A Native American student says she wants to bring justice for her people and she's using the court to do it.
Alyssa Black Bear is opening the door for a class action lawsuit over the lack of results of South Dakota's GEAR UP college readiness program in helping Native American students.
Black Bear, who is now a college student at the University of Nebraska, is suing Mid Central Educational Cooperative for breach of contract, claiming that she and other Native American students did not get the services promised by the GEAR UP program.
As our KELOLAND News investigation has uncovered, since 2005, $62 million in federal and matching state funds, will have been spent in South Dakota on the college readiness program. But there's virtually no data to show how many students went onto college because of it.
Now Alyssa Black Bear, who was a student at Todd County High School, is filing a breach of contract lawsuit against Mid Central Educational Cooperative for unspecified damages.
Black Bear currently lives in Valentine, Nebraska and attends the University of Nebraska. In her lawsuit, she says she wants to represent a class of students who were supposed to be the beneficiaries of the South Dakota Department of Education GEAR UP grant.
While Black Bear is not granting interviews, her attorneys tell KELOLAND News that she cares a great deal about this issue.
Black Bears thinks that the state and Mid-Central Educational Cooperative seriously mismanaged the GEAR UP program to her detriment, as well as the other students, who were supposed to benefit from it. She says she's filed the lawsuit to get justice and restitution for her people.
In court papers, Black Bear's lawsuit outlines many of the promises the state made about administering the grant to the federal government - from establishing a proper accounting system, to making sure safeguards were in place to prohibit employees working on the grant from using their position in a way that leads to conflicts of interest or personal gain.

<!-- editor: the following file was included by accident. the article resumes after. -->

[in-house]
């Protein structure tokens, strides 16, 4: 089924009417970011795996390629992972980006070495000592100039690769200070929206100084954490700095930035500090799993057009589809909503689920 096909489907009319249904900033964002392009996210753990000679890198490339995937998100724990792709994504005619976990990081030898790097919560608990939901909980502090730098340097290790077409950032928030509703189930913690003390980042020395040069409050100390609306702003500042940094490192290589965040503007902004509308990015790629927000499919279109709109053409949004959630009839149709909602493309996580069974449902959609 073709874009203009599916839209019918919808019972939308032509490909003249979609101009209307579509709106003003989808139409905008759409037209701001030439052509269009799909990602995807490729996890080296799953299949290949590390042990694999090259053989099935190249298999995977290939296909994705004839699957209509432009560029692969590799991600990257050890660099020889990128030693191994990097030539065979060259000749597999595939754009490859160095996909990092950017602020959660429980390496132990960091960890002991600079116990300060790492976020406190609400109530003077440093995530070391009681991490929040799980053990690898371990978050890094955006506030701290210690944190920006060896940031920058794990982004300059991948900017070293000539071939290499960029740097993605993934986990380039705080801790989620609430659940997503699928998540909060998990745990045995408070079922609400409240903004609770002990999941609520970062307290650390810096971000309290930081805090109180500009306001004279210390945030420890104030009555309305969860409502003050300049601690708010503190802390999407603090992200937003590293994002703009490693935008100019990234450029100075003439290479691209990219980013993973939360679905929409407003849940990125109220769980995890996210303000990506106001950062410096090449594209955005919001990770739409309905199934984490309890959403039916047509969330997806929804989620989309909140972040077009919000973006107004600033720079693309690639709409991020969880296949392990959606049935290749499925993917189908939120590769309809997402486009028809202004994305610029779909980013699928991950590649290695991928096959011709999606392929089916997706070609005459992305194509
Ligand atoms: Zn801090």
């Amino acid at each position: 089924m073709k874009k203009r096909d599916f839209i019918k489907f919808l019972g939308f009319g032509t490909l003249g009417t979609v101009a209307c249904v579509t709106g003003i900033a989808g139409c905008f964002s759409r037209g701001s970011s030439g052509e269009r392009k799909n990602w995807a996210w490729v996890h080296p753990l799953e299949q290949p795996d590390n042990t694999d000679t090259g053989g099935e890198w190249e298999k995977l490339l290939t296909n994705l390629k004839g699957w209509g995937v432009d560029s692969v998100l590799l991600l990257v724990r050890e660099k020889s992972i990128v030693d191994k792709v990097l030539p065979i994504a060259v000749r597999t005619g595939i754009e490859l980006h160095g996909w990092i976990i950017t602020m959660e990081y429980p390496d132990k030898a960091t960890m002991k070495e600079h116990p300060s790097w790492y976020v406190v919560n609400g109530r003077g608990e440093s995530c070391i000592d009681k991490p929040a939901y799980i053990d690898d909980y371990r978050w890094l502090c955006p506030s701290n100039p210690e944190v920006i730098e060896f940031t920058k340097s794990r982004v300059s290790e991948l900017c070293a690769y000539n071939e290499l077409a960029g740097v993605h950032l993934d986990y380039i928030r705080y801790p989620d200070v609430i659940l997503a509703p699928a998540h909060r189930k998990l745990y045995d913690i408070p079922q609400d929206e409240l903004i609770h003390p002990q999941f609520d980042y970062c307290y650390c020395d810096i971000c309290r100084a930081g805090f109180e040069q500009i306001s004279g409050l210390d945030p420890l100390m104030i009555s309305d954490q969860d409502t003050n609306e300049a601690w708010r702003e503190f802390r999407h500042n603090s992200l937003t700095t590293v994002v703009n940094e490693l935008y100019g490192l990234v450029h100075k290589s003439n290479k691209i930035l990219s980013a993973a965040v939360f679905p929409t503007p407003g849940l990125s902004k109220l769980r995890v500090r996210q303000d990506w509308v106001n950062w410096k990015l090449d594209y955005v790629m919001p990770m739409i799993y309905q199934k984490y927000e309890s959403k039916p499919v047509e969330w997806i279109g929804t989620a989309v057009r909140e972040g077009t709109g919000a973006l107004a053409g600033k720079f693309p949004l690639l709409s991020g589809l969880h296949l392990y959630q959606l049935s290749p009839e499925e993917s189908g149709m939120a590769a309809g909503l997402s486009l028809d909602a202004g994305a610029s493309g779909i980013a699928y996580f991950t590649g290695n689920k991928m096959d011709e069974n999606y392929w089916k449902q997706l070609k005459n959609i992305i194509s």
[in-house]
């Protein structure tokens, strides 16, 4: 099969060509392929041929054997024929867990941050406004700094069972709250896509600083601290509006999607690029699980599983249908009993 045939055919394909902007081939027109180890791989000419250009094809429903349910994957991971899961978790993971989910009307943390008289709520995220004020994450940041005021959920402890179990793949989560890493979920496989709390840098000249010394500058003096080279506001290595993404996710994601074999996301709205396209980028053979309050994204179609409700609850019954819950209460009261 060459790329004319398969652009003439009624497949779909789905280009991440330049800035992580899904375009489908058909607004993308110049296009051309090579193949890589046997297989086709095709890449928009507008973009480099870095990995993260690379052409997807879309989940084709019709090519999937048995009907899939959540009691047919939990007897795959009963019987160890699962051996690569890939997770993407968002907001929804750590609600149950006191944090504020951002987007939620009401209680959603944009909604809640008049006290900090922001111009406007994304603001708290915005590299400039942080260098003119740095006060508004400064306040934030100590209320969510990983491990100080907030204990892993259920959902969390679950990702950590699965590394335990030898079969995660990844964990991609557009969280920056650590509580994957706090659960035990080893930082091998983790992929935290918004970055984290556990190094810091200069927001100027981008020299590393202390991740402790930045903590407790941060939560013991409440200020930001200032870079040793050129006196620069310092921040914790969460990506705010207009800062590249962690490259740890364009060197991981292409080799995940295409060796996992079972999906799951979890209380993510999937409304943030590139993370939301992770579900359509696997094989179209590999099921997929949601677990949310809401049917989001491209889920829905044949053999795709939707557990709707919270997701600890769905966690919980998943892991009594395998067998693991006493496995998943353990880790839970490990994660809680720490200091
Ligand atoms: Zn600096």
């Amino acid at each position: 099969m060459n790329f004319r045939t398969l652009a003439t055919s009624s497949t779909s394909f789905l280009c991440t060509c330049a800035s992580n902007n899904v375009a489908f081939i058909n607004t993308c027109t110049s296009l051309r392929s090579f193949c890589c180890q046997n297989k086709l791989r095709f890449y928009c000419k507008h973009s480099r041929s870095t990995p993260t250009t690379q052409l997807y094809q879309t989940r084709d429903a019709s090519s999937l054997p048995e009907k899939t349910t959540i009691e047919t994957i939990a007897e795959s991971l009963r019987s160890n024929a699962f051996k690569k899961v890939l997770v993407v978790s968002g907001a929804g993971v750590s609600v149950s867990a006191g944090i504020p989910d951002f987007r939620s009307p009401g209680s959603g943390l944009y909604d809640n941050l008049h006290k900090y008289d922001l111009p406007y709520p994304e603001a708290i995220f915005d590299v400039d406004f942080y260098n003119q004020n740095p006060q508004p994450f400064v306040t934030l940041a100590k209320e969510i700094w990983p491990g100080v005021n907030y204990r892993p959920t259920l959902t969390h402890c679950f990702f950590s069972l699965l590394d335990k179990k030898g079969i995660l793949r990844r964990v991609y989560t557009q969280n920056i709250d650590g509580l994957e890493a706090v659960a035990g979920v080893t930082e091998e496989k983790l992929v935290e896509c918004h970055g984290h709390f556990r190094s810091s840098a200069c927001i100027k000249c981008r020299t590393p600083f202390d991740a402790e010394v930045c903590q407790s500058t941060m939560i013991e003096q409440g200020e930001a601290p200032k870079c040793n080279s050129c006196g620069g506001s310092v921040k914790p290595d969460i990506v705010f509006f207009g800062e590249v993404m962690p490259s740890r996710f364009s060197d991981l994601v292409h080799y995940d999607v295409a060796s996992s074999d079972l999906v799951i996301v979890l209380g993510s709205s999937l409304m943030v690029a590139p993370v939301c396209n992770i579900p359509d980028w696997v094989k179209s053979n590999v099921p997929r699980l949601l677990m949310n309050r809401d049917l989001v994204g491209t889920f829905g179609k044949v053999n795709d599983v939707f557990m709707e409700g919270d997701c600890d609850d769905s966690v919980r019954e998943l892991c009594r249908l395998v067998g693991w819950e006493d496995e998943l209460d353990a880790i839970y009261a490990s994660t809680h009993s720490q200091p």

The lawsuit also brings up the fact that the state got a waiver from having to use at least half of the GEAR UP funds for scholarships, saying that students already had access to plenty of scholarships.
But the suit says none of those scholarships were provided directly by the South Dakota Department of Education and none of the scholarships were specifically for students being served by the GEAR UP grant.
The suit also goes into who the state promised would be overseeing the GEAR UP program - the Office of Indian Education in the Department of Education. We know those responsibilities were transferred over to Mid Central.
The suit goes on to name the roles Scott Westerhuis, Stacy Phelps, Rick Melmer, Brinda Kuhn, and Kelly Duncan played in the GEAR UP grant, while drawing salaries from Mid Central.
The lawsuit also goes over the legislative audit findings on GEAR UP and the state's termination of its contract with Mid Central
The suit outlines the criminal charges in the state's GEAR UP investigation also to prove GEAR UP students did not get the intended benefits due to fraud, waste and abuse of grant funds, and claims students suffered financial damages because Mid Central did not live up to its end of the GEAR UP contract.
KELOLAND News asked Black Bear's attorneys if she also planned to file suit against the South Dakota Department of Education and was told not at this time.
KELOLAND News has also learned of another lawsuit regarding Mid Central, but this time MId Central is the plaintiff.
Mid Central is suing the American Indian Institute for Innovation for breach of contract, fraud, deceit and stealing. Mid Central says that AIII, under the direction of Scott Westerhuis, improperly used between $40,000 to $150,000 a month of Mid Central money and that Mid Central never authorized it.
Mid Central says by the end of last year AIII owed Mid Central as much as $826,000 that it took for its payroll.
Meanwhile, on Wednesday the interim director of Mid Central and state investigators went to Rapid City to see what was in a storage shed that Mid Central had rented out, but the contents were a mystery.
Attorney General Marty Jackley tells KELOLAND News nothing to that would help in the criminal investigation was found inside.
"There were a considerable number of textbooks, furniture, desks - it was a significant amount of GEAR UP supplies. They have since been turned over to BHSU to be hopefully put to better use,” Jackley said.
Black Hills State University has taken over the administration of the GEAR UP grant program through the Board of Regents. All of those desks and textbooks were purchased with taxpayer dollars.
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